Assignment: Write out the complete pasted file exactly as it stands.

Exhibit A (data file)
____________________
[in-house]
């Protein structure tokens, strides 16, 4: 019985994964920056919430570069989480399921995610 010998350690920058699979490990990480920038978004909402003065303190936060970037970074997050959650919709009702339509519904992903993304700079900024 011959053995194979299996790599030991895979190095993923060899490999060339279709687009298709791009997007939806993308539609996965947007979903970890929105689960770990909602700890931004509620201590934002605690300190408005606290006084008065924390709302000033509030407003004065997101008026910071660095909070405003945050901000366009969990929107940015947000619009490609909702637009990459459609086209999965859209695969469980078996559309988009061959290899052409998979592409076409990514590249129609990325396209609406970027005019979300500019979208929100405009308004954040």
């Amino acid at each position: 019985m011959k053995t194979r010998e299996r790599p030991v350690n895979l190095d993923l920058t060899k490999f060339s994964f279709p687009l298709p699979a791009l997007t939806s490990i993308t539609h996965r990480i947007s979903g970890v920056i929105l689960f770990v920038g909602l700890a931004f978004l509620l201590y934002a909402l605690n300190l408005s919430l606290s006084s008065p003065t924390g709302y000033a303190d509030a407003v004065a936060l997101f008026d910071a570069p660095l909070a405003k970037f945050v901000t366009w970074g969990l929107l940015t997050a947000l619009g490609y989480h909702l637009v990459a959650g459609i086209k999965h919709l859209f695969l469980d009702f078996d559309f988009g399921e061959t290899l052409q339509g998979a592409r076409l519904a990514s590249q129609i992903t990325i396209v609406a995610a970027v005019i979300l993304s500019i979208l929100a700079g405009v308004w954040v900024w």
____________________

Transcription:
[in-house]
């Protein structure tokens, strides 16, 4: 019985994964920056919430570069989480399921995610 010998350690920058699979490990990480920038978004909402003065303190936060970037970074997050959650919709009702339509519904992903993304700079900024 011959053995194979299996790599030991895979190095993923060899490999060339279709687009298709791009997007939806993308539609996965947007979903970890929105689960770990909602700890931004509620201590934002605690300190408005606290006084008065924390709302000033509030407003004065997101008026910071660095909070405003945050901000366009969990929107940015947000619009490609909702637009990459459609086209999965859209695969469980078996559309988009061959290899052409998979592409076409990514590249129609990325396209609406970027005019979300500019979208929100405009308004954040």
């Amino acid at each position: 019985m011959k053995t194979r010998e299996r790599p030991v350690n895979l190095d993923l920058t060899k490999f060339s994964f279709p687009l298709p699979a791009l997007t939806s490990i993308t539609h996965r990480i947007s979903g970890v920056i929105l689960f770990v920038g909602l700890a931004f978004l509620l201590y934002a909402l605690n300190l408005s919430l606290s006084s008065p003065t924390g709302y000033a303190d509030a407003v004065a936060l997101f008026d910071a570069p660095l909070a405003k970037f945050v901000t366009w970074g969990l929107l940015t997050a947000l619009g490609y989480h909702l637009v990459a959650g459609i086209k999965h919709l859209f695969l469980d009702f078996d559309f988009g399921e061959t290899l052409q339509g998979a592409r076409l519904a990514s590249q129609i992903t990325i396209v609406a995610a970027v005019i979300l993304s500019i979208l929100a700079g405009v308004w954040v900024w």